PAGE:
OPINION: A dagger into the heart of Alfred Browning Parker’s legacy

Karelia Martinez Carbonell

Martinez Carbonell is the president of the Historic Preservation Association of Coral Gables

A recent article mentions Alfred Browning Parker as one of the modernist architects that became famous for his sustainable designs “maximizing shade and airflow and aimed to work with nature.”  The irony is that the story comes at the heels of news that an Alfred Browning Parker residence recently sold for $36 million as a teardown

“Birds Eye-View” Photo by Ezra Stoller c ESTO

The Parker-designed Gables Estates waterfront property at 140 Arvida Parkway was being considered for historical designation by the City of Coral Gables when the process was thwarted by a new state law effectively bypassing local historic preservation ordinances. HB423, passed last year, allows homes in coastal areas to be demolished and requires no historical oversight or review. All in the name of climate mitigation.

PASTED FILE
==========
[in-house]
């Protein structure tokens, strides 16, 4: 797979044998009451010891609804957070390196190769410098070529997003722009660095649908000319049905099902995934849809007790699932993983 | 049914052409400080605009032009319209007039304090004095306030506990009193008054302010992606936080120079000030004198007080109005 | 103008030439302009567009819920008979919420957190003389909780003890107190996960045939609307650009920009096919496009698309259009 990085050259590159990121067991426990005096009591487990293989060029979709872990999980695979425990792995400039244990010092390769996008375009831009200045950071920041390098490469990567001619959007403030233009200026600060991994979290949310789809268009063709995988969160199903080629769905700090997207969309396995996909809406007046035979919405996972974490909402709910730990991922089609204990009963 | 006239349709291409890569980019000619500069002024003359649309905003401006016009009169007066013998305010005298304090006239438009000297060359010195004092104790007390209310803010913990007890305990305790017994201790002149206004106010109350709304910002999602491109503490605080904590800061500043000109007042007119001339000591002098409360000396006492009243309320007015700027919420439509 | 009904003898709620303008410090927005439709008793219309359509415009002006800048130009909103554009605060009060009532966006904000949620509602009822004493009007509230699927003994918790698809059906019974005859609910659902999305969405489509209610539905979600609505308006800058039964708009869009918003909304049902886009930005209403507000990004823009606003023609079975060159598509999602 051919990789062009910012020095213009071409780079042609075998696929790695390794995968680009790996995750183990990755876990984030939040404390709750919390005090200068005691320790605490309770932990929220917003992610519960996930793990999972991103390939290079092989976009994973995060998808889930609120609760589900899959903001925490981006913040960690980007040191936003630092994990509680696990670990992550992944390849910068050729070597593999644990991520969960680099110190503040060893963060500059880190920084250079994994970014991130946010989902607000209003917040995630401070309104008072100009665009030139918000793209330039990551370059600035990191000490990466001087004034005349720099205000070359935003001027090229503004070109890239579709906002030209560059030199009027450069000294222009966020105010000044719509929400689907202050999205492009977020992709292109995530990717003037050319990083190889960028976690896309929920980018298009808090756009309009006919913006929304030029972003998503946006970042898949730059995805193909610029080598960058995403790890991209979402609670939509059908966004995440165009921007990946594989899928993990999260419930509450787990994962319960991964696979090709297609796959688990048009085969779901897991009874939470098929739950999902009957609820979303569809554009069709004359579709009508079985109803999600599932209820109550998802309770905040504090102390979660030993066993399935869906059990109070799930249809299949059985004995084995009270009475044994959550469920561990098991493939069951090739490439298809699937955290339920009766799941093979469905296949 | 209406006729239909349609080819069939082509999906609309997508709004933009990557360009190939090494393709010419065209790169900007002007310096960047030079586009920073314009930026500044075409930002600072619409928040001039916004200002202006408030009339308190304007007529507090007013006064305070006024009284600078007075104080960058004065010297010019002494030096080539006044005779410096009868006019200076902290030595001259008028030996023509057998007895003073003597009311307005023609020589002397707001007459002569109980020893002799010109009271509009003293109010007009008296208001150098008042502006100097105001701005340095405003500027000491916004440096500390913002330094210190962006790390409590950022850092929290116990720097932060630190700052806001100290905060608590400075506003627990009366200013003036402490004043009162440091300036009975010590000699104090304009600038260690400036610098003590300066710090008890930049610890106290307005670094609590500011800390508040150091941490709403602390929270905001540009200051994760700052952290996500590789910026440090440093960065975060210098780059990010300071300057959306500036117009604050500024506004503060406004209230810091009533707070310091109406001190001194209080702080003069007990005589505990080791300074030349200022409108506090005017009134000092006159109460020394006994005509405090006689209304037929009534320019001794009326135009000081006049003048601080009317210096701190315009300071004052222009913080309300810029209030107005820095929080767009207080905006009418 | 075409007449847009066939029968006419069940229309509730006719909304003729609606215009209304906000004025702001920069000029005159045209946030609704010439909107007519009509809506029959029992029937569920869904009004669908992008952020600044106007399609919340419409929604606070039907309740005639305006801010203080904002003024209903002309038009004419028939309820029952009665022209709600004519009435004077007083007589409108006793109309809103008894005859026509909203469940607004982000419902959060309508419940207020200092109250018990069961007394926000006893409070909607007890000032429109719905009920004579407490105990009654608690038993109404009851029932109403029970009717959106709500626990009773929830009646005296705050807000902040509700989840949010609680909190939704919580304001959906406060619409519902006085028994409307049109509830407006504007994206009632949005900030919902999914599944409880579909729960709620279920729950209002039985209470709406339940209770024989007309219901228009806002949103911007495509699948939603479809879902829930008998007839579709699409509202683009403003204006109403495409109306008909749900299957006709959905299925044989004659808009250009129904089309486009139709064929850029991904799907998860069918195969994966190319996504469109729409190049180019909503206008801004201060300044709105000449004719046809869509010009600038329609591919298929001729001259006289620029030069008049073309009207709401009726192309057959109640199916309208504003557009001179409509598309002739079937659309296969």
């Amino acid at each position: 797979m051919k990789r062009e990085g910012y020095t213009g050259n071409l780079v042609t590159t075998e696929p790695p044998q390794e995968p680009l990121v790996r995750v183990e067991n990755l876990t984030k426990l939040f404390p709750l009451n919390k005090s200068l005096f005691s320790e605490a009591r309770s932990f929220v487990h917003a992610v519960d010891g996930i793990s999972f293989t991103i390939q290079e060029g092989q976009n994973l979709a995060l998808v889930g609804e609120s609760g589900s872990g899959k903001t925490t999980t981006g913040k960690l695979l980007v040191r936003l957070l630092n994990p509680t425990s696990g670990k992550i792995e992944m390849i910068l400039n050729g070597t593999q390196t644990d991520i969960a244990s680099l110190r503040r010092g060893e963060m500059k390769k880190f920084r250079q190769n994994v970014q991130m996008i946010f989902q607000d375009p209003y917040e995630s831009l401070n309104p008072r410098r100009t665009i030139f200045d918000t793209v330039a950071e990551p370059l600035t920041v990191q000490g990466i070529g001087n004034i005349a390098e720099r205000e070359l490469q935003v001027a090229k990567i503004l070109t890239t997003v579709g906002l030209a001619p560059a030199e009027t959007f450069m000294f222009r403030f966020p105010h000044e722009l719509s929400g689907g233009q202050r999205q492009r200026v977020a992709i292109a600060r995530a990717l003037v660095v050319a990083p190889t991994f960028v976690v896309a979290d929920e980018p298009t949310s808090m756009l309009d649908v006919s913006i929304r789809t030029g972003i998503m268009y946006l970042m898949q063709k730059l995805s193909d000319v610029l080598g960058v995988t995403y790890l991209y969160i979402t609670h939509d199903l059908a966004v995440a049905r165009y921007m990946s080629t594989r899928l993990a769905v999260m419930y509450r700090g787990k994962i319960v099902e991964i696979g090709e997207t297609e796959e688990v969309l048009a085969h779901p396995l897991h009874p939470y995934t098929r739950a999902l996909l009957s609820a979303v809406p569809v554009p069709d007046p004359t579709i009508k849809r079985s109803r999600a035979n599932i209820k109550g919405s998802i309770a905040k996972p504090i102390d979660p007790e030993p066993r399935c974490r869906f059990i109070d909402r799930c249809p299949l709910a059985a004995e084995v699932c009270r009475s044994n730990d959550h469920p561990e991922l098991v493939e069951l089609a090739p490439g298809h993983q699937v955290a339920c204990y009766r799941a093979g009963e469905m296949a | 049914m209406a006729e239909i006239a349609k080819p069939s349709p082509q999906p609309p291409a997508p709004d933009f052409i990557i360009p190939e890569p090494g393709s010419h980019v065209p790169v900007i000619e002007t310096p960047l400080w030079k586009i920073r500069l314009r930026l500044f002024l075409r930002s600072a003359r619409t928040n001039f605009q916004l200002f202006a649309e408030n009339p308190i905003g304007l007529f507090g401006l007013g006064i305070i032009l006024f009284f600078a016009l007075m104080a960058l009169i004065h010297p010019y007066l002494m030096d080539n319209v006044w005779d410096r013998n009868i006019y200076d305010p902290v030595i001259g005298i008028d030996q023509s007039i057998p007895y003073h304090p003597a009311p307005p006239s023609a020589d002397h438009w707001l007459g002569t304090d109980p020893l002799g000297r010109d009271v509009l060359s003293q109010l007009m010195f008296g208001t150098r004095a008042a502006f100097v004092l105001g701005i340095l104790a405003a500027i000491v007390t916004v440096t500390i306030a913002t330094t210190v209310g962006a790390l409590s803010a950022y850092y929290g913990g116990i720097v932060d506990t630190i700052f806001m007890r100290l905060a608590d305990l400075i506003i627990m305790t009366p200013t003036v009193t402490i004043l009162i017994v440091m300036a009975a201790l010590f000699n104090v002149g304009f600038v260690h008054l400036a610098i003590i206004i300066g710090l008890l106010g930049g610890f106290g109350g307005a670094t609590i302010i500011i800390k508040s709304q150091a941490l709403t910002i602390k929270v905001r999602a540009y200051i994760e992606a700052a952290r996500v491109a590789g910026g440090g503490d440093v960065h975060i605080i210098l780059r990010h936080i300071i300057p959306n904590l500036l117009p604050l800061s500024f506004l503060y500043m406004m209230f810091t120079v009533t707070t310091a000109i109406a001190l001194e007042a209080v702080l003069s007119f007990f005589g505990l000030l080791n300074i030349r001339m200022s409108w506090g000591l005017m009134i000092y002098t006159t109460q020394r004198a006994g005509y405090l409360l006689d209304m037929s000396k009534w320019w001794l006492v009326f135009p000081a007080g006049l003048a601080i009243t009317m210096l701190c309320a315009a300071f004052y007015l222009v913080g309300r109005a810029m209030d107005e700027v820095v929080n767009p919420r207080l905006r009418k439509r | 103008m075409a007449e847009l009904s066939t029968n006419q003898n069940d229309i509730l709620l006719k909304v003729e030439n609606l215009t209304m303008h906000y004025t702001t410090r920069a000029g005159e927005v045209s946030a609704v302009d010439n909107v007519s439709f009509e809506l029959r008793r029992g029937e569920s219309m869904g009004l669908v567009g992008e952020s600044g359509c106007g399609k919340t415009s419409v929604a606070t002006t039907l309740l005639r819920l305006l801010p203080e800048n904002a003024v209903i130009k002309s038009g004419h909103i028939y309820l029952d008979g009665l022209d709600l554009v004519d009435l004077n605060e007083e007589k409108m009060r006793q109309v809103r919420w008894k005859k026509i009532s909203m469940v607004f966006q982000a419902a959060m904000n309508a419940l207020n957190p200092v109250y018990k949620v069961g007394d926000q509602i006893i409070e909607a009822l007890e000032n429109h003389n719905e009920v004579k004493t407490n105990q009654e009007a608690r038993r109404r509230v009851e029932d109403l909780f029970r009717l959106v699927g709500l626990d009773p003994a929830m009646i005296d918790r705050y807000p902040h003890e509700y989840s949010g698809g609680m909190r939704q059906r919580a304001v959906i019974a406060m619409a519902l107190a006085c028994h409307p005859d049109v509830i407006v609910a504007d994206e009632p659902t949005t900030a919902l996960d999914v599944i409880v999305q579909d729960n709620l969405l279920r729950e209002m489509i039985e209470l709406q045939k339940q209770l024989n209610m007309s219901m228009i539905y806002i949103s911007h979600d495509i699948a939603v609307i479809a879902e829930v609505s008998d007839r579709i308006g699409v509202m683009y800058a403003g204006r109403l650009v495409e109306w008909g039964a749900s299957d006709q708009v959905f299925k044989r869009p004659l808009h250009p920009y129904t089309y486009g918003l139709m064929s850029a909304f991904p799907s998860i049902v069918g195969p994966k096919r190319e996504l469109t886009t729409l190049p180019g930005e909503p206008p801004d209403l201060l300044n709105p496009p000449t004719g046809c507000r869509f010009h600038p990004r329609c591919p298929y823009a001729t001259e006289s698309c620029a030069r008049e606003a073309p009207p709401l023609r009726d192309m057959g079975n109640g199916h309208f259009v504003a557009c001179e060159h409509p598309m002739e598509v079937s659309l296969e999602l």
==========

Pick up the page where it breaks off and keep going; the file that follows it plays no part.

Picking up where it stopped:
Image of Miami architect Alfred Browning Parker’s waterfront 1963 home in Coral Gables.. Photo by Ezra Stoller c ESTO

The legislation passed under HB423 has far-reaching implications for the historic fabric of the state of Florida and also “catastrophically” aggravates climate change.  Mitigating sea level rise is treating the symptom not the cause and does nothing to protect the environment. The new law accepts the dire prognosis of climate fate as fait accompli and this does more harm than good

The genesis of the law may have been in good faith, but the new standards are in bad form. Sea level rise is one of the side effects of poor planning and lack of stewardship of the built environment.